Juniperus communis L. is a coniferous evergreen shrub or a small columnar tree, multistemmed, decumbent or rarely upright. The crown is generally depressed. It grows very slowly. The morphological characteristics including growth form differ somewhat according to variety. Adventitious root development can occur when branches come in contact with the ground become buried. Juniper has a thin, brown, fibrous bark which exfoliates in thin strips. The branches are spreading or ascending; branchlets are erect. Twigs are yellowish or green when young, turn brown and harden with age. The leaves are simple, stiff and arranged in whorls of three with pungent odour. They are green but sometimes appearing silver when glaucous, spreading; abaxial glands are very elongate. The adaxial surface has a glaucous stomatal band. The apex is acute to obtuse, mucronate. Young leaves tend to be more needlelike whereas mature leaves are scalelike. The fruits are berrylike seed cones. They have straight peduncles and are of globose to ovoid shape, 6-13 mm, red at first, ripening to a glaucous bluish black, resinous to obscurely woody. Male stroboli are sessile or stalked, and female strobili are made up of green, ovate or acuminate scales. Juniper berries take two or three years to ripen, so that blue and green berries occur on the same plant. Each cone has 2-3 seeds of 4-5 mm. The seeds require a period of cold stratification. 2n=22. Individuals can live for more than 170 years.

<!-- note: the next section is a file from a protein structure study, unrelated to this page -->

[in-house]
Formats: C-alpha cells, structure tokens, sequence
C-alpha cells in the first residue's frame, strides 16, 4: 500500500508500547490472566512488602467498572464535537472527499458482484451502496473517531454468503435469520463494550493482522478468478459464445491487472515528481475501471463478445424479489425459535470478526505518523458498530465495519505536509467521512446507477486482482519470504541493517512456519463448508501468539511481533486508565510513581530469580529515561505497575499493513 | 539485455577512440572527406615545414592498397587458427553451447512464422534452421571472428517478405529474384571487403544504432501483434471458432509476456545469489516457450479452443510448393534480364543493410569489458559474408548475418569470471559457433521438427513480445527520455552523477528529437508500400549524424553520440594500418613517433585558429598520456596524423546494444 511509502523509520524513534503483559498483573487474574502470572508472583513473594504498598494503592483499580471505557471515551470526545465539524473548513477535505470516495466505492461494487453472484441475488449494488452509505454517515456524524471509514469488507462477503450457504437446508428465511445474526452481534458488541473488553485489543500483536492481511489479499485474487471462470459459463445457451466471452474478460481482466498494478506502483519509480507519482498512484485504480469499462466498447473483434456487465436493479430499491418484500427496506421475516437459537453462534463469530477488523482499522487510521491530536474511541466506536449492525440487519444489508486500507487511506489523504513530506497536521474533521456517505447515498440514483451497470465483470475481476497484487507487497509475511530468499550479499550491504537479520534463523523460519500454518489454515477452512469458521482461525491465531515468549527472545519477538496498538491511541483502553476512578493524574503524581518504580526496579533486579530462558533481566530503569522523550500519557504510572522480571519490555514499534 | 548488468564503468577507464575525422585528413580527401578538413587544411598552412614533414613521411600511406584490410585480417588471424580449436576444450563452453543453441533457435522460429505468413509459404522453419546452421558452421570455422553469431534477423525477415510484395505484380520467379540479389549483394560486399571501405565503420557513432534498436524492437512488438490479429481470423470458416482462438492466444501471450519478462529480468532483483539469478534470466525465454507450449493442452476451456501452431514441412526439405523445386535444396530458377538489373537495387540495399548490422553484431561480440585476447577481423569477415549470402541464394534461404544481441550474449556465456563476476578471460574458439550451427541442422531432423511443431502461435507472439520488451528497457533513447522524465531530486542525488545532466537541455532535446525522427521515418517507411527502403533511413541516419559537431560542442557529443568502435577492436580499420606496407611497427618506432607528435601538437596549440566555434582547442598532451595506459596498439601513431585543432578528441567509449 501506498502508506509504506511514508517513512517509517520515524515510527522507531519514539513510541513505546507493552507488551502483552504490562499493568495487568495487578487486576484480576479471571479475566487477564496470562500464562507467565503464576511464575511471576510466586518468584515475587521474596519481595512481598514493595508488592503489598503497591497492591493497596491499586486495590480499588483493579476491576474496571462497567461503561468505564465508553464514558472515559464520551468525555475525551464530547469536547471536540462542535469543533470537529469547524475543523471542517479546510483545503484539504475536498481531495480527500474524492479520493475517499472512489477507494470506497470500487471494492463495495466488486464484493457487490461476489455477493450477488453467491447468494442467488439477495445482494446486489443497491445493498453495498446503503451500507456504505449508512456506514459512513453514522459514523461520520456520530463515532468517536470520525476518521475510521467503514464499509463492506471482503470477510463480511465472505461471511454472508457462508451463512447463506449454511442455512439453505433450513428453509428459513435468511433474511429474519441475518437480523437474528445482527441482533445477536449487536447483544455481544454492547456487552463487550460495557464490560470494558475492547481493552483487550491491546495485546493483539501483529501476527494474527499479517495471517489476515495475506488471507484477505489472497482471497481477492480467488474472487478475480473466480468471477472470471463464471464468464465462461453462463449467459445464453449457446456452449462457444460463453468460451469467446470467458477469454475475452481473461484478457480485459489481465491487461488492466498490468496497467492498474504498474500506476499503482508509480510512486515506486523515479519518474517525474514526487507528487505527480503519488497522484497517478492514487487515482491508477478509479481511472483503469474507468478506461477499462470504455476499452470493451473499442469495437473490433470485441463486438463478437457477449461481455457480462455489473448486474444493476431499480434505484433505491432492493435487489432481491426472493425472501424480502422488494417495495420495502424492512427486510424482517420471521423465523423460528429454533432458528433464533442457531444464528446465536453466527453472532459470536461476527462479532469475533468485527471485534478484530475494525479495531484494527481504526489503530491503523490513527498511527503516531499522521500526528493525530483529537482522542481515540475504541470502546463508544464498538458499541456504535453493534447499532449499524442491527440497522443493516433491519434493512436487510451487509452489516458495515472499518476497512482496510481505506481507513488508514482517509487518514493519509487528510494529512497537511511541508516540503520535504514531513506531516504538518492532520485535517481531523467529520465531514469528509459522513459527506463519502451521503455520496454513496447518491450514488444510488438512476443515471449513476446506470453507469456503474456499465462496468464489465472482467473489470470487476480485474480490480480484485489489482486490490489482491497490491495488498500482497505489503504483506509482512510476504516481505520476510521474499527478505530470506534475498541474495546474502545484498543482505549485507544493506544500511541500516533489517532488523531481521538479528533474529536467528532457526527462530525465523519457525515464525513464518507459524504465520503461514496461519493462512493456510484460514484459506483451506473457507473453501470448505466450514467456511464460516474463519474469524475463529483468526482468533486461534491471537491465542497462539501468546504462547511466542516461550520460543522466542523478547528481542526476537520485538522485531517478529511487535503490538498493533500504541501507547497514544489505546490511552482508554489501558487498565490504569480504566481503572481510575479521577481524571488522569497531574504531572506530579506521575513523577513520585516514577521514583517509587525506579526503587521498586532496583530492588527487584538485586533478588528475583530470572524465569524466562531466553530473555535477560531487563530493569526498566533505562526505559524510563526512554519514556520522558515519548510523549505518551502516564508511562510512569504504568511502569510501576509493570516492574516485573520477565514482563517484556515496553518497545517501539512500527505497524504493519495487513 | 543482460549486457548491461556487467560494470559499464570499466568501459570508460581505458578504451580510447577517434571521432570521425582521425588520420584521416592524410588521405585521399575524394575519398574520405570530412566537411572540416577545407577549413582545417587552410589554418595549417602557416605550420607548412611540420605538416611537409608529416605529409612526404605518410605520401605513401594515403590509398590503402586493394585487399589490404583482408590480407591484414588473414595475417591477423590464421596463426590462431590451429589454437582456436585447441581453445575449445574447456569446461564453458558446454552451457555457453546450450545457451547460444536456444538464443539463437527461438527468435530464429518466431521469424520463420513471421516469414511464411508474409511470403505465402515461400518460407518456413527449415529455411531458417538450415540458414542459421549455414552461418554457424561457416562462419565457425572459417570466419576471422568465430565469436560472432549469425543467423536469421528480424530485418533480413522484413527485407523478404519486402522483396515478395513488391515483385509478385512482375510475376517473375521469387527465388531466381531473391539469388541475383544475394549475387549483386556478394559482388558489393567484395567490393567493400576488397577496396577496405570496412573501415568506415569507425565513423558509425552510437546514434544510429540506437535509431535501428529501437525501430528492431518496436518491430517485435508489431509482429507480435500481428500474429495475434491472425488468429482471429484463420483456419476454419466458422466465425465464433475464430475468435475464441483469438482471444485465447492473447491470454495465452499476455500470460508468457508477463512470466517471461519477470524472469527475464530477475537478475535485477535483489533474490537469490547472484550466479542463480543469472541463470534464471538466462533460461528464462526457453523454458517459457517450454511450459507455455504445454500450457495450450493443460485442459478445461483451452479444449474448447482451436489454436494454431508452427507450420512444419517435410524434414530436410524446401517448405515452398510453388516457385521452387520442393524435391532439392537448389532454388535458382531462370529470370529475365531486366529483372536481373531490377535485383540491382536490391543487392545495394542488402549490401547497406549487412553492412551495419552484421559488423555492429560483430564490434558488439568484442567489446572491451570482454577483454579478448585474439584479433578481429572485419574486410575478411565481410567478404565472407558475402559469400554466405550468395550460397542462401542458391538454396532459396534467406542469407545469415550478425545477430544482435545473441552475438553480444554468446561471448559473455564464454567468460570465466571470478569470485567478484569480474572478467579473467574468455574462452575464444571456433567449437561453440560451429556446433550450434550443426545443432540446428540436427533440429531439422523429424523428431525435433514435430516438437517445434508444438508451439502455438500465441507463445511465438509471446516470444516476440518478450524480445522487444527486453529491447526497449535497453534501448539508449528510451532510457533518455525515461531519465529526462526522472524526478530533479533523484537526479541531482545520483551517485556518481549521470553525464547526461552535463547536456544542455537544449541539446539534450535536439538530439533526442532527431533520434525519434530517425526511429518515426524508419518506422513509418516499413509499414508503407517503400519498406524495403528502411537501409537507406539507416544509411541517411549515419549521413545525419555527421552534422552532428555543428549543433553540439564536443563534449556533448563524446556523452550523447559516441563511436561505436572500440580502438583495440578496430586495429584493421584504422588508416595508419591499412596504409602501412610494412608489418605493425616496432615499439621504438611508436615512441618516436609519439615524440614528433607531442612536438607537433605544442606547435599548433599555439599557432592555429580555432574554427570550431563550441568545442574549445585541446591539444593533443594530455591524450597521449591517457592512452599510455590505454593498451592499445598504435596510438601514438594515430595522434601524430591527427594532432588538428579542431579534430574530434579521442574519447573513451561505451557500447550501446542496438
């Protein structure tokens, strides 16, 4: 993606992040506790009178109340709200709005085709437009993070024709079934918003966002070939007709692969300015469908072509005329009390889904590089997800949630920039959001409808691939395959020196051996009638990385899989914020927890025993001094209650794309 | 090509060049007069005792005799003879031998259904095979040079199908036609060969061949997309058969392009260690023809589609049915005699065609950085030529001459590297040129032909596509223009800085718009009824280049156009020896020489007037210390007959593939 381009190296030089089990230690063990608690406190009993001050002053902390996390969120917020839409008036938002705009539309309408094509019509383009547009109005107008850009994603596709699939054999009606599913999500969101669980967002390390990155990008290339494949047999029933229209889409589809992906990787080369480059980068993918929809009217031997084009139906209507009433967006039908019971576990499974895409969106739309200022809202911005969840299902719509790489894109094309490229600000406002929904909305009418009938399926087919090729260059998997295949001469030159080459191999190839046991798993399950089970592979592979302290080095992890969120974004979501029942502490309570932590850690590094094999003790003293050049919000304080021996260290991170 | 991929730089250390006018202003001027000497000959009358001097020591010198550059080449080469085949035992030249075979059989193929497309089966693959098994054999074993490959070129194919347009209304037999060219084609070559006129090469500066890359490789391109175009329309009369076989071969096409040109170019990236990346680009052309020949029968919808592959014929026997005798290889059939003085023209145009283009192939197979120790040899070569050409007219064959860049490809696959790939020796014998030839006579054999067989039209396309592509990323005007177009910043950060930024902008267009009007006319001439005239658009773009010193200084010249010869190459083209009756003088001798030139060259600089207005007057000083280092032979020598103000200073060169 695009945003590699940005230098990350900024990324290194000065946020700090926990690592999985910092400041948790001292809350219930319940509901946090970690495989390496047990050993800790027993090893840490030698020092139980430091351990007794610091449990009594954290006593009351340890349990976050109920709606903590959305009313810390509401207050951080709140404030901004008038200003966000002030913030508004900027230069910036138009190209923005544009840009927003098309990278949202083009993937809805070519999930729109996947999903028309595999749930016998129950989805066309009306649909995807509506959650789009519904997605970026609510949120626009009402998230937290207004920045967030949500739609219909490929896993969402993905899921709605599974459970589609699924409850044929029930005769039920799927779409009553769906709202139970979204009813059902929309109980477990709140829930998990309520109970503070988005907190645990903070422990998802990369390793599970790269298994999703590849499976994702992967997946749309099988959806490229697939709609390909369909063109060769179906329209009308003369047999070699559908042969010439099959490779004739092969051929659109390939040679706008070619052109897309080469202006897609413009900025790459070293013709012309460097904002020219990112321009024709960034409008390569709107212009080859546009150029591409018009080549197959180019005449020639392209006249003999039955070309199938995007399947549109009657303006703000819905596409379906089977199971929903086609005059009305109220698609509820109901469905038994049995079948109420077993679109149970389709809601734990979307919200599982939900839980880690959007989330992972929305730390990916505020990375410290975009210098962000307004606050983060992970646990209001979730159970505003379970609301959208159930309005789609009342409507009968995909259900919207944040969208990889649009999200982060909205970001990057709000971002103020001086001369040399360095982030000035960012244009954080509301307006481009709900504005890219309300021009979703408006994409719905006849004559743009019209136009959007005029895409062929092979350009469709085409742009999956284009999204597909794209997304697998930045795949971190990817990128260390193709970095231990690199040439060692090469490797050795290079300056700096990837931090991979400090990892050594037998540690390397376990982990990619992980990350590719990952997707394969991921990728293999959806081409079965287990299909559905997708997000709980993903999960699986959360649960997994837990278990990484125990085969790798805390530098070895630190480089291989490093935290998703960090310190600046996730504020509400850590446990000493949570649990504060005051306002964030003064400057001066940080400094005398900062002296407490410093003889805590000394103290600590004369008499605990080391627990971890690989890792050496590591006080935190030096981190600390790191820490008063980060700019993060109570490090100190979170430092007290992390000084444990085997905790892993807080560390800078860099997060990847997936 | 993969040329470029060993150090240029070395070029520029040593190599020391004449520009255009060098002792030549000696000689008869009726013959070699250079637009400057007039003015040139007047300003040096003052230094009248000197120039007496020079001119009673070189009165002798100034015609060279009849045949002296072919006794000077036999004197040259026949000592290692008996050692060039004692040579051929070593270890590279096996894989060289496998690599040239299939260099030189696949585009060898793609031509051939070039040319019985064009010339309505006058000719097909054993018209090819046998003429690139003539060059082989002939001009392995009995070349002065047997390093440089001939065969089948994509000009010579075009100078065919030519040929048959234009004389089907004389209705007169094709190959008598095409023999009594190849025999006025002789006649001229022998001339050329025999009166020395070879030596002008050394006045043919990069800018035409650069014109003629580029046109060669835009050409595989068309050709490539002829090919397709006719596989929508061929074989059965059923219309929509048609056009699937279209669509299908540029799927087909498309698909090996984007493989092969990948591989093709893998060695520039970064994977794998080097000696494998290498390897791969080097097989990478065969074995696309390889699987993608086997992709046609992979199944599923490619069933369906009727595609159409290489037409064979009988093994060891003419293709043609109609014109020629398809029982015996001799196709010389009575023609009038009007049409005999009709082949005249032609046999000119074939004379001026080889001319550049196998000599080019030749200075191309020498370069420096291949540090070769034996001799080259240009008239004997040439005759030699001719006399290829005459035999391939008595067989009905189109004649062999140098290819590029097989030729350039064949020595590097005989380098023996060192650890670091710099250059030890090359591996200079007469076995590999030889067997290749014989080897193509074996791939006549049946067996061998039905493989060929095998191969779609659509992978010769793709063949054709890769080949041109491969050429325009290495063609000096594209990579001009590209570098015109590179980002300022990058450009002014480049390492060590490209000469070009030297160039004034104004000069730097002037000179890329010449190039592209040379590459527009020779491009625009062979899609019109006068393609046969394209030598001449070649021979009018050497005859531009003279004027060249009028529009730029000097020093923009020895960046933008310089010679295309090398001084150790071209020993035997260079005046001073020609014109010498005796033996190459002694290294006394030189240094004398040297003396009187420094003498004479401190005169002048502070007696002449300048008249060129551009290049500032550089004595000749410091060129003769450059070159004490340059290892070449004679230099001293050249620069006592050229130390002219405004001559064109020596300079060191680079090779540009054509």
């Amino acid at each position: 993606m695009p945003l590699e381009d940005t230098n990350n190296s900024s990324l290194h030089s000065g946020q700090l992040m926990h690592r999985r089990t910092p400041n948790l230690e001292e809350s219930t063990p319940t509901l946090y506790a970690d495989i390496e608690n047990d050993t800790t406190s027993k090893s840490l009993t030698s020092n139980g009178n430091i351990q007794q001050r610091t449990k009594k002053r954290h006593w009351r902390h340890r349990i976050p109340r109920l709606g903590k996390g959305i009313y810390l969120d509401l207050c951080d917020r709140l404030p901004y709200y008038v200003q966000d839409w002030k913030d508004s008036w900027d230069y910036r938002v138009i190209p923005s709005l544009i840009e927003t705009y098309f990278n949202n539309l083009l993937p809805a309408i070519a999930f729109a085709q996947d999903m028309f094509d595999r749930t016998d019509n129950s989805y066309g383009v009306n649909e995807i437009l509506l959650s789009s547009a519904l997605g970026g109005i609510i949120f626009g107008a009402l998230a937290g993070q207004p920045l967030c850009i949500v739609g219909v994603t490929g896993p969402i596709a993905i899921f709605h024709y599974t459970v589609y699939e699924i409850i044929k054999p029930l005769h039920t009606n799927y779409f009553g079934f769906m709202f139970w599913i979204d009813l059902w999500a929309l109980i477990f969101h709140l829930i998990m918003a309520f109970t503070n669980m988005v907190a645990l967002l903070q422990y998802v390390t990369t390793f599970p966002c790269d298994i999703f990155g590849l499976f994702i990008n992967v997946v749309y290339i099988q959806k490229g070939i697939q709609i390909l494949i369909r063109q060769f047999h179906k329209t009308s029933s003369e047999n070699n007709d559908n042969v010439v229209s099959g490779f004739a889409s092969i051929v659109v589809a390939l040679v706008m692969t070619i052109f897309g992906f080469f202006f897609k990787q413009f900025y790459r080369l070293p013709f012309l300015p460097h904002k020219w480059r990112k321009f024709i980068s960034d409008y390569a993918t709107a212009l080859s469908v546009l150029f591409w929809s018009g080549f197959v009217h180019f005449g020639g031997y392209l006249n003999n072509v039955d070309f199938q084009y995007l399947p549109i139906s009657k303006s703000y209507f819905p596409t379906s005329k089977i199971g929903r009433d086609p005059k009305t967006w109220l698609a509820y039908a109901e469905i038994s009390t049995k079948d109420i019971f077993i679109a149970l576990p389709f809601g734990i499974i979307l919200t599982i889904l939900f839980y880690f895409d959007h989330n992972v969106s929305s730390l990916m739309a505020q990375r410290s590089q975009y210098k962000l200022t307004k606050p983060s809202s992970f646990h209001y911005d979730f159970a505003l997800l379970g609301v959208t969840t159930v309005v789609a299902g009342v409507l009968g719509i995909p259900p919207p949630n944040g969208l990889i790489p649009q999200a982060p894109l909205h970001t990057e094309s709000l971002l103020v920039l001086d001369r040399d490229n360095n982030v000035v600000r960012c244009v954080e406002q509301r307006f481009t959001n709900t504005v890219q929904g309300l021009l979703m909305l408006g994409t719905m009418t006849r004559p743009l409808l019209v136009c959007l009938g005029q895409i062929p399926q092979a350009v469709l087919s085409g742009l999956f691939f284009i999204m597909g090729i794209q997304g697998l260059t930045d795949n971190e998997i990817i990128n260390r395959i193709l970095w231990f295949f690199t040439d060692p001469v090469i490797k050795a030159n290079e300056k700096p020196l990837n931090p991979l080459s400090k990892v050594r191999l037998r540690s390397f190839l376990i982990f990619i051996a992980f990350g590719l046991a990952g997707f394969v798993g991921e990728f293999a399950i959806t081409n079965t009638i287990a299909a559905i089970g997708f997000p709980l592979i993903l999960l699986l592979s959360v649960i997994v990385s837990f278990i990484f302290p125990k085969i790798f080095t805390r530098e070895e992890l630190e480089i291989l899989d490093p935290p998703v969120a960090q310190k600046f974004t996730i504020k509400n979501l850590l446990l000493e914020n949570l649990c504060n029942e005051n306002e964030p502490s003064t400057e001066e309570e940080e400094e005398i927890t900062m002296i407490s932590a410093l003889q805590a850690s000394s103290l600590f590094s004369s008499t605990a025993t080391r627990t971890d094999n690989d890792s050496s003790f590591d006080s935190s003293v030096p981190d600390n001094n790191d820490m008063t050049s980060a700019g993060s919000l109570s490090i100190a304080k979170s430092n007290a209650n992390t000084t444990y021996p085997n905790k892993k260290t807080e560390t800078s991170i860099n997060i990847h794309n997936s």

Juniperus communis - Food and Agriculture Organization, http://www.fao.org/ag/AGP/AGPC/doc/Gbase/data/pf000461.htm (accessed January 24, 2017).